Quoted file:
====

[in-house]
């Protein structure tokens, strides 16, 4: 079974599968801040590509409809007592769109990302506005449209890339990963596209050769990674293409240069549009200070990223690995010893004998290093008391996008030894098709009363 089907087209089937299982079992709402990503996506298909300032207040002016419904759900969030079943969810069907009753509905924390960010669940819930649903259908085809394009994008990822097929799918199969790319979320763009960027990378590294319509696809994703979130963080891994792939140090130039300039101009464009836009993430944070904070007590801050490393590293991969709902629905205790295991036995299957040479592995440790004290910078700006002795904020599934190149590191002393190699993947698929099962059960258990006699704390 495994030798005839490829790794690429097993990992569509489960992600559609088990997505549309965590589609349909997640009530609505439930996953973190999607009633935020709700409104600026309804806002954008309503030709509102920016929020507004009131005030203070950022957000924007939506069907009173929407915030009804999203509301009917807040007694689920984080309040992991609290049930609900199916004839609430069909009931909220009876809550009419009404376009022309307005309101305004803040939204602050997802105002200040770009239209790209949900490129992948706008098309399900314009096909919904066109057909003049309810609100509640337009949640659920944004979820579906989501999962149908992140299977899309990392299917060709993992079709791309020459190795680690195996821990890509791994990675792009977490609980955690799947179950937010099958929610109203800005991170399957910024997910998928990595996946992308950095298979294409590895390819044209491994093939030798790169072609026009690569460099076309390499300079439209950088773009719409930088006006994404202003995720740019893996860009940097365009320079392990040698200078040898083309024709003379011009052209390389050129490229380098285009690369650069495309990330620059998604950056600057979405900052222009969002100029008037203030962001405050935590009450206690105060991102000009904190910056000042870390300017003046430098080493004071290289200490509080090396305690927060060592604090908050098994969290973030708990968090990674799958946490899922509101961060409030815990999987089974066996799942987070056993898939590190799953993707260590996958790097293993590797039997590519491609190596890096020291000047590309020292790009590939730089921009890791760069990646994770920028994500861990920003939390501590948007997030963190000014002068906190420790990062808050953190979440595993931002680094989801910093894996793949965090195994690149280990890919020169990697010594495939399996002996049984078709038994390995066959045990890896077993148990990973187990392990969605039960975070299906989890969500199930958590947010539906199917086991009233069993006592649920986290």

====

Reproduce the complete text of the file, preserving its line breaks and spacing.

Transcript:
[in-house]
């Protein structure tokens, strides 16, 4: 079974599968801040590509409809007592769109990302506005449209890339990963596209050769990674293409240069549009200070990223690995010893004998290093008391996008030894098709009363 089907087209089937299982079992709402990503996506298909300032207040002016419904759900969030079943969810069907009753509905924390960010669940819930649903259908085809394009994008990822097929799918199969790319979320763009960027990378590294319509696809994703979130963080891994792939140090130039300039101009464009836009993430944070904070007590801050490393590293991969709902629905205790295991036995299957040479592995440790004290910078700006002795904020599934190149590191002393190699993947698929099962059960258990006699704390 495994030798005839490829790794690429097993990992569509489960992600559609088990997505549309965590589609349909997640009530609505439930996953973190999607009633935020709700409104600026309804806002954008309503030709509102920016929020507004009131005030203070950022957000924007939506069907009173929407915030009804999203509301009917807040007694689920984080309040992991609290049930609900199916004839609430069909009931909220009876809550009419009404376009022309307005309101305004803040939204602050997802105002200040770009239209790209949900490129992948706008098309399900314009096909919904066109057909003049309810609100509640337009949640659920944004979820579906989501999962149908992140299977899309990392299917060709993992079709791309020459190795680690195996821990890509791994990675792009977490609980955690799947179950937010099958929610109203800005991170399957910024997910998928990595996946992308950095298979294409590895390819044209491994093939030798790169072609026009690569460099076309390499300079439209950088773009719409930088006006994404202003995720740019893996860009940097365009320079392990040698200078040898083309024709003379011009052209390389050129490229380098285009690369650069495309990330620059998604950056600057979405900052222009969002100029008037203030962001405050935590009450206690105060991102000009904190910056000042870390300017003046430098080493004071290289200490509080090396305690927060060592604090908050098994969290973030708990968090990674799958946490899922509101961060409030815990999987089974066996799942987070056993898939590190799953993707260590996958790097293993590797039997590519491609190596890096020291000047590309020292790009590939730089921009890791760069990646994770920028994500861990920003939390501590948007997030963190000014002068906190420790990062808050953190979440595993931002680094989801910093894996793949965090195994690149280990890919020169990697010594495939399996002996049984078709038994390995066959045990890896077993148990990973187990392990969605039960975070299906989890969500199930958590947010539906199917086991009233069993006592649920986290």